eHealth initiatives; the relationship between project work and institutional practice
BMC Health Services Research
Large-scale, national eHealth services, such as the summary care record (SCR) and electronic prescriptions (e-prescriptions), have been implemented by project managers as Norwegian health authority initiatives. Few studies have been conducted on the large-scale implementation of eHealth services and the relationship between the implementers' work and the use of the tools in healthcare practices. Hence, there was a need to determine the project work with a focus on changes in practice. This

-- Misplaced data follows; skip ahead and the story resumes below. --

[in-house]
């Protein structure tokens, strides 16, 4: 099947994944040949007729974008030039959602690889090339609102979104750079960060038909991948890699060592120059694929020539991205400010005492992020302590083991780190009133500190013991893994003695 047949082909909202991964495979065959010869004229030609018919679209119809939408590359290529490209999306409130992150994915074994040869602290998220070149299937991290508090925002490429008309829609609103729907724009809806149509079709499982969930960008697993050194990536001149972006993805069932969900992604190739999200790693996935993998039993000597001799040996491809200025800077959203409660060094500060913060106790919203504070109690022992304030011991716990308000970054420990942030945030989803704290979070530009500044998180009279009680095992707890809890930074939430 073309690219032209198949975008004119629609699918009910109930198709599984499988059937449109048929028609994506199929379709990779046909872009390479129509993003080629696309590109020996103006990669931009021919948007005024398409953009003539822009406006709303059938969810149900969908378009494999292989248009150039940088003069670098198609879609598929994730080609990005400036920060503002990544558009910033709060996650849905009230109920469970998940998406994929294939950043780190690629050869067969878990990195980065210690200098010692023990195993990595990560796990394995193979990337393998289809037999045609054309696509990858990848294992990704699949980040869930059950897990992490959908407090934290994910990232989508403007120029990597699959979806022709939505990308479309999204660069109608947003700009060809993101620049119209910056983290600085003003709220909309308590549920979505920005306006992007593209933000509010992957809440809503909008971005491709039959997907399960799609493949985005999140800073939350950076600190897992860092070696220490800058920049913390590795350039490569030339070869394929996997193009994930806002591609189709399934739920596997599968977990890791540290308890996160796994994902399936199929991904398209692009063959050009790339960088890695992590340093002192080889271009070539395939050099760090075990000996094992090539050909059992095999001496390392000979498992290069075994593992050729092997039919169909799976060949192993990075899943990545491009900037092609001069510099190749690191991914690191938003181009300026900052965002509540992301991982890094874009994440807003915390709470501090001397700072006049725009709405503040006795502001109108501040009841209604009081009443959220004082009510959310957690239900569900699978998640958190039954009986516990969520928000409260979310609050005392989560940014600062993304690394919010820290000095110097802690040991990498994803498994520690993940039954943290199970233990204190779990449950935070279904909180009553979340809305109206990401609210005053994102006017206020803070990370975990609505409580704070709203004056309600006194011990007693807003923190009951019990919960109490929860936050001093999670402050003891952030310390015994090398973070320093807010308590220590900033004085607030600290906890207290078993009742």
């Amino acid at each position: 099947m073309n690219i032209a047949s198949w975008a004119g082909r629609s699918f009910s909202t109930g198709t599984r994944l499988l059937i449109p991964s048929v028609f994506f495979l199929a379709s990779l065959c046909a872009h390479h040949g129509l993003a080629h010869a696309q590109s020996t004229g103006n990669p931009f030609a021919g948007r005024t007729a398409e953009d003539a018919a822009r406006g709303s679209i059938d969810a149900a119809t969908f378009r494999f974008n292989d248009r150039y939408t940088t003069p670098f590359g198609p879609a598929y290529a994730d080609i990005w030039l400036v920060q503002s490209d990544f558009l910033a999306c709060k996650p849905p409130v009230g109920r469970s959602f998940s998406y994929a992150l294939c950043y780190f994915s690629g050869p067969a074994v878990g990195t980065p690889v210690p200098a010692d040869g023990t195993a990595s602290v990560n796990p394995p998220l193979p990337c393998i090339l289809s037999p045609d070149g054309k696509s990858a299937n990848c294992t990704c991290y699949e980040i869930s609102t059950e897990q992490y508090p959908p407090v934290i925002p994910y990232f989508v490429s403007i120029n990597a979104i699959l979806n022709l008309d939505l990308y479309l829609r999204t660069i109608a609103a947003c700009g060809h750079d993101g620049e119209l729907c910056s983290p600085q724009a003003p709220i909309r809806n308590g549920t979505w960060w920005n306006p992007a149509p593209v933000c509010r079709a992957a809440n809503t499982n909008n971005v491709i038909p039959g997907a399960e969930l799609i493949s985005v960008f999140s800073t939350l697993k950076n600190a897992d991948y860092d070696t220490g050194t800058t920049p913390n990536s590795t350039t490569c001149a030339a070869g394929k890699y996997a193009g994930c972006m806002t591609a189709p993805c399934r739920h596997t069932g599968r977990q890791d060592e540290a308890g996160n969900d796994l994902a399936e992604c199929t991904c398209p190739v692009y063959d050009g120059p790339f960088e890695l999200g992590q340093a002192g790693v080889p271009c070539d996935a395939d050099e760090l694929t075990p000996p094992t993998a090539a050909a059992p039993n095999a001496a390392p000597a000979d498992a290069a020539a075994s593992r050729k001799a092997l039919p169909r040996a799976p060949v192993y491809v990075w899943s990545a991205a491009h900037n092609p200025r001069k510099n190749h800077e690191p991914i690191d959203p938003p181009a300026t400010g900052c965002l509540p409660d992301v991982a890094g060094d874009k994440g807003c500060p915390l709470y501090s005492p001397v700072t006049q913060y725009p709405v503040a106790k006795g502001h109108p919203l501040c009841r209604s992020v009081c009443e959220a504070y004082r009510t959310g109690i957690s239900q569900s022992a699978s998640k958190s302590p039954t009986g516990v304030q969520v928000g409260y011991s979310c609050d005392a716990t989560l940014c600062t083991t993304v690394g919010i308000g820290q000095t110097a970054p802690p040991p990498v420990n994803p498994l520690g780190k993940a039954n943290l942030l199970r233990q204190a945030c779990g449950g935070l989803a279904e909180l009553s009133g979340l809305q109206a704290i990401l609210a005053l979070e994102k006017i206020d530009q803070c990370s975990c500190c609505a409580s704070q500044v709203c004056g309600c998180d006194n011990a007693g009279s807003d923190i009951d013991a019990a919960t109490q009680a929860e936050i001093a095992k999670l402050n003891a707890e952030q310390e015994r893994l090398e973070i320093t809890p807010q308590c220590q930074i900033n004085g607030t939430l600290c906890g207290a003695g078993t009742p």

... explores the implementation of the SCR and e-prescriptions from the perspective of project managers; how does the implementation work by project managers relate to institutional practices in large-scale initiatives? Methods: Twenty-two semi-structured interviews were held with project managers in 2016 and 2018 and were recorded, transcribed, and coded according to the content. The analytical concepts of the "project" and "practice" were used to focus on tensions between the dimensions of time connecting historically established social practice and in situ actions. Results: The eHealth initiatives were demonstrated to have been implemented as a part of the national strategy and achieved through close collaboration with the Norwegian Directorate of eHealth (NDE). Tensions arose in relation to task-oriented actions during the implementation of the project and the daily management thereafter. Further, the work tasks of the project managers were related to the dissemination of the tools while, in practice, the tools were related to actual use by professionals. The implementation of several projects simultaneously created tensions between the implementation of a tool and a specific practice, as well as between tools. Conclusion: The objectives set out by the project managers in relation to their work should be viewed as temporary, whereas a long-term objective should apply to the use of the tools. Hence, the work of implementing eHealth initiatives might call for a renewed definition of the empirical object. Identifying factors that affect uptake, such as gaps between the intended use of an object and in situ actions or historically established activities, might expedite the future success of national eHealth initiatives. The social aspect of institutional practice has a direct bearing on the potential of a project to be implemented successfully.